Hedge Fund Titans Hum a Happy Tune as They Target Public Schools

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Blanton Elementary School kindergarten teacher Amy Collins, left with her class on Monday, August 20, 2012 in Lealman, Florida. (AP Photo/The Tampa Bay Times, Scott Keeler)

This post originally appeared at Too Much.

Pharrell Williams has reason to be happy. The singer and music producer has had the world’s hottest pop single over the past six months. His “Happy” has been topping the charts everywhere, from the United States to Lebanon and Bulgaria.

If this bouncy ditty keeps selling, Williams might even end up 2014 as happy as Taylor Swift, the most lavishly compensated musical artist in all of 2013. Swift took home $39.7 million for the year.

A hedge fund manager in 2013 needed to take in $300 million just to make the top 25. Ten years ago, in 2004, an aspiring hedge fund kingpin only had to grab $30 million to enter the industry’s top 25 elite.

But Pharrell Williams, if he should hit that lofty mark, probably still wouldn’t be feeling nearly as tickled and giddy as the over 3,000 power suits who were swaying to “Happy” last Monday.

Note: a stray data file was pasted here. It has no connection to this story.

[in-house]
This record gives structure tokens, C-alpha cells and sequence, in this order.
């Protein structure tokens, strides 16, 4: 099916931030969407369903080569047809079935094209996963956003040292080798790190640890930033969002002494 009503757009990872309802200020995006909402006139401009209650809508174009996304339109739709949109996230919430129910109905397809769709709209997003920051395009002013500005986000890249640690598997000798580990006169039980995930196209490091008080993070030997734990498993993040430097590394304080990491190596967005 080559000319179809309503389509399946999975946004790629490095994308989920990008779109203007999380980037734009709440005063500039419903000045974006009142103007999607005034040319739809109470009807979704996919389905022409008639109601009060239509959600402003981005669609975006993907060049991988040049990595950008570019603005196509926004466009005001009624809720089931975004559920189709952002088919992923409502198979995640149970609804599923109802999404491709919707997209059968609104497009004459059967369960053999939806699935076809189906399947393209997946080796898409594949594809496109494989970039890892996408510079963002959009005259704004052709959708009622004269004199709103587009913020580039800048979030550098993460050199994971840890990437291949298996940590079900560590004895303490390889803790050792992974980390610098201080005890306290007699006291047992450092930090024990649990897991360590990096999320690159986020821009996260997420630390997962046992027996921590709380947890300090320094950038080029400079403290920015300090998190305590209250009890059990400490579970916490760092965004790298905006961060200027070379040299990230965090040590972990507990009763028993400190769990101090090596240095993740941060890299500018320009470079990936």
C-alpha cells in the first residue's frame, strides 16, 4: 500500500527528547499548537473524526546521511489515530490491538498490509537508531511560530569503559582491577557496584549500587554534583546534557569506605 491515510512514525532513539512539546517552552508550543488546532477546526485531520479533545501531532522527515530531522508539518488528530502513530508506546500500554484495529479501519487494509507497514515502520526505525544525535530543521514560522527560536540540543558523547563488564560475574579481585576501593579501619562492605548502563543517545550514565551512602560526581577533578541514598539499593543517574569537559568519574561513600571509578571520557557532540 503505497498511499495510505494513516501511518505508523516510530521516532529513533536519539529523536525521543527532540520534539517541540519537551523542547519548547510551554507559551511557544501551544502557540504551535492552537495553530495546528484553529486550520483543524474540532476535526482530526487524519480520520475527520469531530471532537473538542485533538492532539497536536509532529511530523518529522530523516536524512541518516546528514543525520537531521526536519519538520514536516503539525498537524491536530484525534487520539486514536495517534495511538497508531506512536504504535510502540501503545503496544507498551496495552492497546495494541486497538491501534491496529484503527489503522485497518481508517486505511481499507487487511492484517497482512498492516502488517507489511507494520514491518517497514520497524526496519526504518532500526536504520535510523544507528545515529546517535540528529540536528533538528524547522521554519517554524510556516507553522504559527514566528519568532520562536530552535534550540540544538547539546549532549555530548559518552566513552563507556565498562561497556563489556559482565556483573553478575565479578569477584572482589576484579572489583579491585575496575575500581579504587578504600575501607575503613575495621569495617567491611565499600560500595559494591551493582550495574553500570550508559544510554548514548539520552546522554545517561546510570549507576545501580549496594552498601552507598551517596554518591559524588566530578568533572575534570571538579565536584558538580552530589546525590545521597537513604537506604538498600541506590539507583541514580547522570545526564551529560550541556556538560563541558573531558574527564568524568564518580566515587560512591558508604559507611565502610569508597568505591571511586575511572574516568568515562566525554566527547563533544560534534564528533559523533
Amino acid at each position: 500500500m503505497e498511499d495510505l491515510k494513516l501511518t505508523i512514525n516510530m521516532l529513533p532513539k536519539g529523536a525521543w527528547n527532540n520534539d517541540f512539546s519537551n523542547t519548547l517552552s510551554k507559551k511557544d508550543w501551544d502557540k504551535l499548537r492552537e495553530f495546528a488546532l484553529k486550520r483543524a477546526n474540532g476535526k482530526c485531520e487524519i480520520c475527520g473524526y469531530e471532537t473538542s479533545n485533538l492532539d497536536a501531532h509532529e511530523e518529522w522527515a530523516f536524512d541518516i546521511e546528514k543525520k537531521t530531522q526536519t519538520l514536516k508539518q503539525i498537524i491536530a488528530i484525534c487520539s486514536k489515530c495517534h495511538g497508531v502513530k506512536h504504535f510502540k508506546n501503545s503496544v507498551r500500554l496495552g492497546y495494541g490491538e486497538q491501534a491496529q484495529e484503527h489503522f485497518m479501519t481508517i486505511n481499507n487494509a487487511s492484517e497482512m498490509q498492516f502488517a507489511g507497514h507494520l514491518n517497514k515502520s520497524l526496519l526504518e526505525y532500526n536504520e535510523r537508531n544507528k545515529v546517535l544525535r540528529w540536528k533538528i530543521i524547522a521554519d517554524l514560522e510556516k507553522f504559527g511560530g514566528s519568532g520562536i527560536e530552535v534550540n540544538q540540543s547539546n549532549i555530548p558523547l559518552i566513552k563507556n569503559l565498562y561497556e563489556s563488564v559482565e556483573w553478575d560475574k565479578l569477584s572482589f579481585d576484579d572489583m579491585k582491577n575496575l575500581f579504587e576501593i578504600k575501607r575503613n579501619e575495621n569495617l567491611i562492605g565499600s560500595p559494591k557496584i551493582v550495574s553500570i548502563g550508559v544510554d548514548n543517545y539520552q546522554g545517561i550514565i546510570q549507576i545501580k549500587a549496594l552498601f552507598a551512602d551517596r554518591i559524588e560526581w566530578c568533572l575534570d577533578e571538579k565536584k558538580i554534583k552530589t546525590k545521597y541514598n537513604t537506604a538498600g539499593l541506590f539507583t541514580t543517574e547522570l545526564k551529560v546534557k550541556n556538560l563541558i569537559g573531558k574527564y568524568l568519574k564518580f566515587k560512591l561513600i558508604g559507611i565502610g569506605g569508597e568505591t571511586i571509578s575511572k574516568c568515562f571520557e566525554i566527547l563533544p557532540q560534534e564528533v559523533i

Those suits — an assemblage that included most of the major domos of hedge fund America — were attending an annual high-powered investment conference in Manhattan. At the conference’s close, reports Businessweek, the attendees all rose as “Happy’s” infectious beat filled Lincoln Center’s Avery Fisher Hall.

What had the hedgies so happy? The rest of us found out the next day. In 2013, the trade journal Alpha revealed, the hedge fund industry’s top 25 earners collected $21.15 billion, a whopping 50 percent over their total the year before.

A hedge fund manager in 2013 needed to take in $300 million just to make the top 25. Ten years ago, in 2004, an aspiring hedge fund kingpin only had to grab $30 million to enter the industry’s top 25 elite.